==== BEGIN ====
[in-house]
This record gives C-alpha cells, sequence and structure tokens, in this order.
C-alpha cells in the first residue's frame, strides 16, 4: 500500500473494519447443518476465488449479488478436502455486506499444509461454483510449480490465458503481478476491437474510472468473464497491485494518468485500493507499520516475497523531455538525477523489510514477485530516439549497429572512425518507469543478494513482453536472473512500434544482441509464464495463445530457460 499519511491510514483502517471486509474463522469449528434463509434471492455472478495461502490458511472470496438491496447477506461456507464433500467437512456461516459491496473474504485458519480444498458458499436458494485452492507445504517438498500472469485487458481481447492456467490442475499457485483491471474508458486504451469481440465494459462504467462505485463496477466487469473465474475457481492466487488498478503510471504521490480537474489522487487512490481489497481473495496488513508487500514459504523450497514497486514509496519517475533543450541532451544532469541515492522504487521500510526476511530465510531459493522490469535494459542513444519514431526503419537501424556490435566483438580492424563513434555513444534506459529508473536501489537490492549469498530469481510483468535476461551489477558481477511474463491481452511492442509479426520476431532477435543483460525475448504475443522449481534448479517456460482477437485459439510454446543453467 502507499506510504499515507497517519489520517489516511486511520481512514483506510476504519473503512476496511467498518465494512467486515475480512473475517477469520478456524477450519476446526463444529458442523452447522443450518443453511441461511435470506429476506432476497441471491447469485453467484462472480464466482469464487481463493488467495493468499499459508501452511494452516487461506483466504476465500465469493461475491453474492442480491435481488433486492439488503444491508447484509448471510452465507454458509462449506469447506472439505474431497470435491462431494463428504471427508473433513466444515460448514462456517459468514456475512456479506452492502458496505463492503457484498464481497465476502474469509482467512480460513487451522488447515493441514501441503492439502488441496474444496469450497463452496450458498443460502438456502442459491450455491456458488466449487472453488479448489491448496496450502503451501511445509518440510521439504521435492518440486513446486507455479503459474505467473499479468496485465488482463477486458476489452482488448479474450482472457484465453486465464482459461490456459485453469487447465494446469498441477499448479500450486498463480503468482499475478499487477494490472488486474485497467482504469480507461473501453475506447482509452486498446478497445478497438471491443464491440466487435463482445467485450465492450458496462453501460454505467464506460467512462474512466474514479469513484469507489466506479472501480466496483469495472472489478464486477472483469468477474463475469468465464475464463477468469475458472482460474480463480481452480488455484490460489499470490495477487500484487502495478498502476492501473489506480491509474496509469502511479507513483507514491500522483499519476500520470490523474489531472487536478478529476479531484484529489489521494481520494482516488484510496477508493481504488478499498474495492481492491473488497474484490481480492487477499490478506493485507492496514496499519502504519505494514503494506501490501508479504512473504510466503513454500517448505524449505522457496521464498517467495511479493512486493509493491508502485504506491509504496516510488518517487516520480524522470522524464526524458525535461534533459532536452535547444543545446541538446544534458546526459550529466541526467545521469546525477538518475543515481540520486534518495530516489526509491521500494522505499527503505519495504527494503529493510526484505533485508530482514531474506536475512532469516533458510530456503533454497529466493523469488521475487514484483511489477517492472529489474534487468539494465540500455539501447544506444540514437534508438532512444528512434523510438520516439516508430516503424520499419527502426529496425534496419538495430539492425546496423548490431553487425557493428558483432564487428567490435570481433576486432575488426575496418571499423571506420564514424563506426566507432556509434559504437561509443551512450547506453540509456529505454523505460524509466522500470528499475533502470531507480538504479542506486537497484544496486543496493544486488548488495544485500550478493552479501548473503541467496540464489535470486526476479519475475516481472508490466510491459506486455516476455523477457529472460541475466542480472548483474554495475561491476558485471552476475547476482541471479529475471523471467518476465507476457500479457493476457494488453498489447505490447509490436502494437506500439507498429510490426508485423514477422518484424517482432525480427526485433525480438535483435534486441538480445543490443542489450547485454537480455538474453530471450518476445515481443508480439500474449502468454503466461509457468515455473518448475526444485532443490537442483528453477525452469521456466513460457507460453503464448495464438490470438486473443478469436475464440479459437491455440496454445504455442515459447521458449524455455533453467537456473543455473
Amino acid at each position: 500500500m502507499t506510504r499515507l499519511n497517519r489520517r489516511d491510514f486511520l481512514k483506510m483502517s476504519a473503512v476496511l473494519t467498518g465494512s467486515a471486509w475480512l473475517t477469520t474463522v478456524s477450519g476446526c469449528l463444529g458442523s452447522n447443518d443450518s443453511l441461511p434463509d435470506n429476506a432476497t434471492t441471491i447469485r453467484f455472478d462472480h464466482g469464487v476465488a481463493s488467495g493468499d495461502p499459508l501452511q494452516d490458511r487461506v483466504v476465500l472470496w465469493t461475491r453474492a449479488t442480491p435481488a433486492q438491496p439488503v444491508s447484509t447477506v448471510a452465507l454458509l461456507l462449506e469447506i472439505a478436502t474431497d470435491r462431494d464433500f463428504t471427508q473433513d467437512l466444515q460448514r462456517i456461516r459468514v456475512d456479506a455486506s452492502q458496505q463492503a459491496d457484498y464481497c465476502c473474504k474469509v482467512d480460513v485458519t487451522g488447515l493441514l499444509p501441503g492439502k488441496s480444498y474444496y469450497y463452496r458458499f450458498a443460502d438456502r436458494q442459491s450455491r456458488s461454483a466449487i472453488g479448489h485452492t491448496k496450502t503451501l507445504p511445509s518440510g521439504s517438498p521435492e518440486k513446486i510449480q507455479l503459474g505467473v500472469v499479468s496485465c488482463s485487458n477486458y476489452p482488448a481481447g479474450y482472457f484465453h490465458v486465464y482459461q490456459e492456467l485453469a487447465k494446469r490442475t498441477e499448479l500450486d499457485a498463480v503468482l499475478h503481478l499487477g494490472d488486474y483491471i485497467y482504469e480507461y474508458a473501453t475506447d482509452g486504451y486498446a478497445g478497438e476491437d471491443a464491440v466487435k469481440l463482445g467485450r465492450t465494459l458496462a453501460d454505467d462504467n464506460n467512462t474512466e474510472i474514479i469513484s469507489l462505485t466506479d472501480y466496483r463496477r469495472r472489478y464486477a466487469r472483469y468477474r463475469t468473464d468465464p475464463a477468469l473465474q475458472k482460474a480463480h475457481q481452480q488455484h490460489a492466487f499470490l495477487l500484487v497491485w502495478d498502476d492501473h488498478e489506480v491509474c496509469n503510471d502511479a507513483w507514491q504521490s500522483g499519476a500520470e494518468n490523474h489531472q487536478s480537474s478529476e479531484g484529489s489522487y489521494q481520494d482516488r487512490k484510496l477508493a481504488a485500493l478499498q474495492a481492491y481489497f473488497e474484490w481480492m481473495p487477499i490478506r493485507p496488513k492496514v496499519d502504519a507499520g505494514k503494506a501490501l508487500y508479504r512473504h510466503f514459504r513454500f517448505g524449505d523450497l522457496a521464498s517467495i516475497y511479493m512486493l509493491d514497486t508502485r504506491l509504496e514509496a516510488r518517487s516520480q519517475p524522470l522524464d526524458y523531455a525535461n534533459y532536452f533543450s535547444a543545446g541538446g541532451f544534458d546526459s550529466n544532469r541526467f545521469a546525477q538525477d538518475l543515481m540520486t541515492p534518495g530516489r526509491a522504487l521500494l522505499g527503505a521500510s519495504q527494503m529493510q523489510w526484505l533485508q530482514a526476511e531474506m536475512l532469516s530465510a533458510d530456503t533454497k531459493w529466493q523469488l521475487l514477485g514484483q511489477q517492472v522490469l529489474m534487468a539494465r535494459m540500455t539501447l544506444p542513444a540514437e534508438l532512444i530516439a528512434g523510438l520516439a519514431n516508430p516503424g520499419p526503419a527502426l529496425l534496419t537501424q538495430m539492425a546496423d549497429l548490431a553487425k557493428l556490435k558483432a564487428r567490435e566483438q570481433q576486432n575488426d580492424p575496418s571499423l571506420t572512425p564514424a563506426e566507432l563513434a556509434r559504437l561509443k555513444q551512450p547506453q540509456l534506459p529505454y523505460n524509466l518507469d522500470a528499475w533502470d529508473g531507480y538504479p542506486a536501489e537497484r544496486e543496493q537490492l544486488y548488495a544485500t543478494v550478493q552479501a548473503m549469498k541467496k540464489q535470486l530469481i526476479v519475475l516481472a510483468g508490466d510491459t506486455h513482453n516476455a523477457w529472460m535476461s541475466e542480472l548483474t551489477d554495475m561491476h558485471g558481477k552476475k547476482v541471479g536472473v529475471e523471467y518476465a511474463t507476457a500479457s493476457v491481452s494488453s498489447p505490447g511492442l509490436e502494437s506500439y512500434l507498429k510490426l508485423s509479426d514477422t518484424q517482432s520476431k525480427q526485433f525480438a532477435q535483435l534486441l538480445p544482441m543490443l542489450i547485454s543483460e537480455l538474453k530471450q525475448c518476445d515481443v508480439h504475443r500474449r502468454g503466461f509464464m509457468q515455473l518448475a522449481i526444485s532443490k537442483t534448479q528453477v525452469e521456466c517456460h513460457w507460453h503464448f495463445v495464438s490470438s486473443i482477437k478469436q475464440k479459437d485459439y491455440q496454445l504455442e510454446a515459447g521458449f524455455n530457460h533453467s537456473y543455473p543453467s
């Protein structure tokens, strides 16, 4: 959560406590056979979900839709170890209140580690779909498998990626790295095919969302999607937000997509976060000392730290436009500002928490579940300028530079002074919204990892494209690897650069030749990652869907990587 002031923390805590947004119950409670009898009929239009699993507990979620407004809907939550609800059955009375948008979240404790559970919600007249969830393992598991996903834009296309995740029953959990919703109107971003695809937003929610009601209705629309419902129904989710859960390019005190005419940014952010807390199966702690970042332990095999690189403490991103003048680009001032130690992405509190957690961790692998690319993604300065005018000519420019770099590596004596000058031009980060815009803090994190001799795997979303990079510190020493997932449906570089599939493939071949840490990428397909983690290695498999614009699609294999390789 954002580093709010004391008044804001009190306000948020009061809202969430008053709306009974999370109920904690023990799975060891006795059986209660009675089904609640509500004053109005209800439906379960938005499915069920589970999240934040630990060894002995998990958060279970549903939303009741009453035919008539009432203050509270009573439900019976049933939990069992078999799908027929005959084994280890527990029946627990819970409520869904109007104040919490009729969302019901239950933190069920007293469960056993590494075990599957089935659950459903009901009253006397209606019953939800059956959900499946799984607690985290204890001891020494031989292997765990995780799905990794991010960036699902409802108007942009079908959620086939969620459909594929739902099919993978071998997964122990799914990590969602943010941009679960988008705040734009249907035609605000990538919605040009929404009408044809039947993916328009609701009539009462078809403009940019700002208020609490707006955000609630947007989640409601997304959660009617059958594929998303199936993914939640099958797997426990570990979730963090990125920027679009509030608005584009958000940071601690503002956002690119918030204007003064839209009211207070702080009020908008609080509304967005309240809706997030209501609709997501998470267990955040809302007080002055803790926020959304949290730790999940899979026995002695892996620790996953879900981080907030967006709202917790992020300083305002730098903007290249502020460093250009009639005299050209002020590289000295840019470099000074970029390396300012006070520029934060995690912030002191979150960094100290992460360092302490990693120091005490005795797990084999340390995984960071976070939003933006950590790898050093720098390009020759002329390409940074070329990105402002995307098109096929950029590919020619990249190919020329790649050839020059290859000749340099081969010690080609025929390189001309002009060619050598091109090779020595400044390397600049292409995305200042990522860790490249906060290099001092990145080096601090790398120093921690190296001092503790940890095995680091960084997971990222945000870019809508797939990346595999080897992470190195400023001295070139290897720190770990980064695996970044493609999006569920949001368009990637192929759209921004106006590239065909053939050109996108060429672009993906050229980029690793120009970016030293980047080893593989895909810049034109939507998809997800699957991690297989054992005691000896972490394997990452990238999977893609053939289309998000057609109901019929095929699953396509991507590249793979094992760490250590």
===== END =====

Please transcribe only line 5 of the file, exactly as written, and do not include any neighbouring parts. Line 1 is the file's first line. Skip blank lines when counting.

């Protein structure tokens, strides 16, 4: 959560406590056979979900839709170890209140580690779909498998990626790295095919969302999607937000997509976060000392730290436009500002928490579940300028530079002074919204990892494209690897650069030749990652869907990587 002031923390805590947004119950409670009898009929239009699993507990979620407004809907939550609800059955009375948008979240404790559970919600007249969830393992598991996903834009296309995740029953959990919703109107971003695809937003929610009601209705629309419902129904989710859960390019005190005419940014952010807390199966702690970042332990095999690189403490991103003048680009001032130690992405509190957690961790692998690319993604300065005018000519420019770099590596004596000058031009980060815009803090994190001799795997979303990079510190020493997932449906570089599939493939071949840490990428397909983690290695498999614009699609294999390789 954002580093709010004391008044804001009190306000948020009061809202969430008053709306009974999370109920904690023990799975060891006795059986209660009675089904609640509500004053109005209800439906379960938005499915069920589970999240934040630990060894002995998990958060279970549903939303009741009453035919008539009432203050509270009573439900019976049933939990069992078999799908027929005959084994280890527990029946627990819970409520869904109007104040919490009729969302019901239950933190069920007293469960056993590494075990599957089935659950459903009901009253006397209606019953939800059956959900499946799984607690985290204890001891020494031989292997765990995780799905990794991010960036699902409802108007942009079908959620086939969620459909594929739902099919993978071998997964122990799914990590969602943010941009679960988008705040734009249907035609605000990538919605040009929404009408044809039947993916328009609701009539009462078809403009940019700002208020609490707006955000609630947007989640409601997304959660009617059958594929998303199936993914939640099958797997426990570990979730963090990125920027679009509030608005584009958000940071601690503002956002690119918030204007003064839209009211207070702080009020908008609080509304967005309240809706997030209501609709997501998470267990955040809302007080002055803790926020959304949290730790999940899979026995002695892996620790996953879900981080907030967006709202917790992020300083305002730098903007290249502020460093250009009639005299050209002020590289000295840019470099000074970029390396300012006070520029934060995690912030002191979150960094100290992460360092302490990693120091005490005795797990084999340390995984960071976070939003933006950590790898050093720098390009020759002329390409940074070329990105402002995307098109096929950029590919020619990249190919020329790649050839020059290859000749340099081969010690080609025929390189001309002009060619050598091109090779020595400044390397600049292409995305200042990522860790490249906060290099001092990145080096601090790398120093921690190296001092503790940890095995680091960084997971990222945000870019809508797939990346595999080897992470190195400023001295070139290897720190770990980064695996970044493609999006569920949001368009990637192929759209921004106006590239065909053939050109996108060429672009993906050229980029690793120009970016030293980047080893593989895909810049034109939507998809997800699957991690297989054992005691000896972490394997990452990238999977893609053939289309998000057609109901019929095929699953396509991507590249793979094992760490250590």